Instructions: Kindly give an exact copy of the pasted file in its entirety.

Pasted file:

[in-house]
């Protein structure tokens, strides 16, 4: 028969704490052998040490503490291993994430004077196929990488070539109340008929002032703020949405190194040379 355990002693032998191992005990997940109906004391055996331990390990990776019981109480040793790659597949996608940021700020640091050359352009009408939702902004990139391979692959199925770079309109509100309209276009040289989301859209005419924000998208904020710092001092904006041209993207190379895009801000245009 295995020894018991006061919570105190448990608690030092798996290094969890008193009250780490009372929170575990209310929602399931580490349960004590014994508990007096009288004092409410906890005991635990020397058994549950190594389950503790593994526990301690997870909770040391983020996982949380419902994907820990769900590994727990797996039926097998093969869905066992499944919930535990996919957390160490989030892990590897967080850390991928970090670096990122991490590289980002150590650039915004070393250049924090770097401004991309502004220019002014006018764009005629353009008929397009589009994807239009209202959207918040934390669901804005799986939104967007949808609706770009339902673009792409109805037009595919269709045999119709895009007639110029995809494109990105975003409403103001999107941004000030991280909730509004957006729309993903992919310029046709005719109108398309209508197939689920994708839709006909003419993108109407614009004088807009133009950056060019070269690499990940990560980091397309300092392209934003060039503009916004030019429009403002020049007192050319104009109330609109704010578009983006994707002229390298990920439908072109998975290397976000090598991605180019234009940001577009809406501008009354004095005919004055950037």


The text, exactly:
[in-house]
């Protein structure tokens, strides 16, 4: 028969704490052998040490503490291993994430004077196929990488070539109340008929002032703020949405190194040379 355990002693032998191992005990997940109906004391055996331990390990990776019981109480040793790659597949996608940021700020640091050359352009009408939702902004990139391979692959199925770079309109509100309209276009040289989301859209005419924000998208904020710092001092904006041209993207190379895009801000245009 295995020894018991006061919570105190448990608690030092798996290094969890008193009250780490009372929170575990209310929602399931580490349960004590014994508990007096009288004092409410906890005991635990020397058994549950190594389950503790593994526990301690997870909770040391983020996982949380419902994907820990769900590994727990797996039926097998093969869905066992499944919930535990996919957390160490989030892990590897967080850390991928970090670096990122991490590289980002150590650039915004070393250049924090770097401004991309502004220019002014006018764009005629353009008929397009589009994807239009209202959207918040934390669901804005799986939104967007949808609706770009339902673009792409109805037009595919269709045999119709895009007639110029995809494109990105975003409403103001999107941004000030991280909730509004957006729309993903992919310029046709005719109108398309209508197939689920994708839709006909003419993108109407614009004088807009133009950056060019070269690499990940990560980091397309300092392209934003060039503009916004030019429009403002020049007192050319104009109330609109704010578009983006994707002229390298990920439908072109998975290397976000090598991605180019234009940001577009809406501008009354004095005919004055950037």